What went right in Week 5 when the Cowboys beat the Giants? You mean after losing quarterback Dak Prescott to a right ankle injury in the third quarter? Andy Dalton was able to make plays down the field to wide receiver Michael Gallup, who essentially won the game late with two sideline catches to set up Greg Zuerlein's winning field goal. Prescott connected with CeeDee Lamb on three passes of more than 20 yards before he got hurt. Also, running back Ezekiel Elliott managed 91 yards on 19 carries. Elliott is coming off one of his best games against Philadelphia in Week 16 and has pronounced himself healthy despite a calf injury.
Lowest moment of the 2020 season: The 41-16 loss to Washington on Thanksgiving Day. Losing Prescott was pretty bad, too, but the Cowboys suffered a tragic loss the day before playing Washington when strength and conditioning coordinator Markus Paul died. The Cowboys were emotionally and physically drained after that loss, which dropped them to 3-8. Things looked bleak with five losses in a six-game stretch that would become a six-loss-in-seven-game stretch come Dec. 8, but the loss of Paul, who had a medical emergency at The Star, was different than anything this team has gone through in 2020.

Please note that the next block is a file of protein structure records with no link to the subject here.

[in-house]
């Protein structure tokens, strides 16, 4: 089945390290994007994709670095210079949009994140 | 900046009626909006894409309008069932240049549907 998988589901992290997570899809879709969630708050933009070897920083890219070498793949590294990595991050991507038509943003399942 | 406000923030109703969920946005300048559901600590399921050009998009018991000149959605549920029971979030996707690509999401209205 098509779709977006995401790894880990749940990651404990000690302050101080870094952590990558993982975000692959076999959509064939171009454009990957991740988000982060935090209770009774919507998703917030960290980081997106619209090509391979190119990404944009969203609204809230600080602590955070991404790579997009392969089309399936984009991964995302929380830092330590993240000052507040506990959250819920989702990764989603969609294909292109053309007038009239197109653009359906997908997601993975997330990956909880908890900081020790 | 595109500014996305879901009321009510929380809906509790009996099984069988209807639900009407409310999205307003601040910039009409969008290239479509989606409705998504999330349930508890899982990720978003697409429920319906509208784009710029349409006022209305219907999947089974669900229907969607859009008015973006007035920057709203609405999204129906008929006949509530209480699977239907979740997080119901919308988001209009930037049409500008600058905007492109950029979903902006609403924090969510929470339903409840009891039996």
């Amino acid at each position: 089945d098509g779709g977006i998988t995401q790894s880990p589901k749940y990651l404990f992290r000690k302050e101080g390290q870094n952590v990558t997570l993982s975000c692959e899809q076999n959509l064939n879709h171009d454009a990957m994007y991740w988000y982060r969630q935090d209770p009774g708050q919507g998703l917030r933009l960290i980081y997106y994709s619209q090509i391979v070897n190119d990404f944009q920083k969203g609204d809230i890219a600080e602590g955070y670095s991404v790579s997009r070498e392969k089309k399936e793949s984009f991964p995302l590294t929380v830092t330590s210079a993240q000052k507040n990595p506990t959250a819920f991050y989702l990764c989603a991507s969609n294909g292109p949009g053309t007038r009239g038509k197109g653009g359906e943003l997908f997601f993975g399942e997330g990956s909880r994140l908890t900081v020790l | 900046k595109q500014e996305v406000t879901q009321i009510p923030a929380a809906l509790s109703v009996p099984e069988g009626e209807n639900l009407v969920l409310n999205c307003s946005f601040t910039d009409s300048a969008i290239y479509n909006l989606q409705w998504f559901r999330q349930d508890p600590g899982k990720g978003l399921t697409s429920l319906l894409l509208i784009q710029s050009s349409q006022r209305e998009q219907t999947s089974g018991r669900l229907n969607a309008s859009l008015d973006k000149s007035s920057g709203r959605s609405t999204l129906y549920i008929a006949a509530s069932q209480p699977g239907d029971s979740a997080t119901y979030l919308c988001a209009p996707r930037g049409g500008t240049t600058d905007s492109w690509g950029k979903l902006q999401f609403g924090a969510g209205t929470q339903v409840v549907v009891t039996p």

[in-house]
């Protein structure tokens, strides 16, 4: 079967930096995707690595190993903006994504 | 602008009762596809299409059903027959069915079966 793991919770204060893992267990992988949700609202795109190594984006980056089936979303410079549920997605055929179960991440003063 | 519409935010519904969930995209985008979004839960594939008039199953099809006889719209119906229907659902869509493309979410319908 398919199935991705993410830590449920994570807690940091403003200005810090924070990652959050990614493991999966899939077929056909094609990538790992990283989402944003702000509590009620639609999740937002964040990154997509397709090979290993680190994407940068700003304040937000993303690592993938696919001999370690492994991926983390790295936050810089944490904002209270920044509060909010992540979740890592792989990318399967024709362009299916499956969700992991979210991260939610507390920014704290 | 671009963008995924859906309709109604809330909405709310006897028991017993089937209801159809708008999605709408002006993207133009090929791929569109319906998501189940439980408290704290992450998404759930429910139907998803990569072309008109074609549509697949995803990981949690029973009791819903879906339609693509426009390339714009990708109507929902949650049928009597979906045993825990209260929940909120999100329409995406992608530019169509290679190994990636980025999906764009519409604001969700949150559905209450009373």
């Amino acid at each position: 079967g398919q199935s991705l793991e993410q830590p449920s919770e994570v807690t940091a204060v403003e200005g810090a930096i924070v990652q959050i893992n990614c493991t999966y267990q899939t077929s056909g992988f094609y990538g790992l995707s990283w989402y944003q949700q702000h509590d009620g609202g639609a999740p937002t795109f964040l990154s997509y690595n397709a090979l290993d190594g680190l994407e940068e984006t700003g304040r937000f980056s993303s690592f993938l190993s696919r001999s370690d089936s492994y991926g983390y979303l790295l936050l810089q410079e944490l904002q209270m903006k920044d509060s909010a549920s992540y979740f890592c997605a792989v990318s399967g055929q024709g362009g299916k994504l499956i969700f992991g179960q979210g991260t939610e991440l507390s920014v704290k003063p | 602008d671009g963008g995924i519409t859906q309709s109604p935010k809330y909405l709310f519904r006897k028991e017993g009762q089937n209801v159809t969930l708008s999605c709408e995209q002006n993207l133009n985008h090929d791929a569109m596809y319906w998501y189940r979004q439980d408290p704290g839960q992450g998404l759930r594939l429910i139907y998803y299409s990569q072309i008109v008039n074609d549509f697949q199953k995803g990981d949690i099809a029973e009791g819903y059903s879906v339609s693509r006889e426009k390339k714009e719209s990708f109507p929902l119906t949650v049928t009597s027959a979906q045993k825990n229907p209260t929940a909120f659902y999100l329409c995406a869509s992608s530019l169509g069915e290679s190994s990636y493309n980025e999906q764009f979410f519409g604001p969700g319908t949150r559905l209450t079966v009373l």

The turning point in the Cowboys' 2020 season: We've heard of location, location, location. For the Cowboys, it was schedule, schedule, schedule. The Cowboys' three-game winning streak has come against teams with a combined 14-29-2 record: Cincinnati, San Francisco and Philadelphia. The Cowboys have played better, but more importantly, they have done a better job of not giving games away.
On the Cowboys' chances to make the playoffs: "I mean, until I read that message board saying, 'eliminated,' we don't ever stop. That's been a message outside of the talking heads, outside of our locker room. So we're never out of it. Obviously it's hard for a team to adapt to new defenses and all the different personnel around the building, but we're doing it. I feel like it's really coming together at the end of the year. This team's got something great to look forward to going forward." -- Cowboys defensive lineman Tyrone Crawford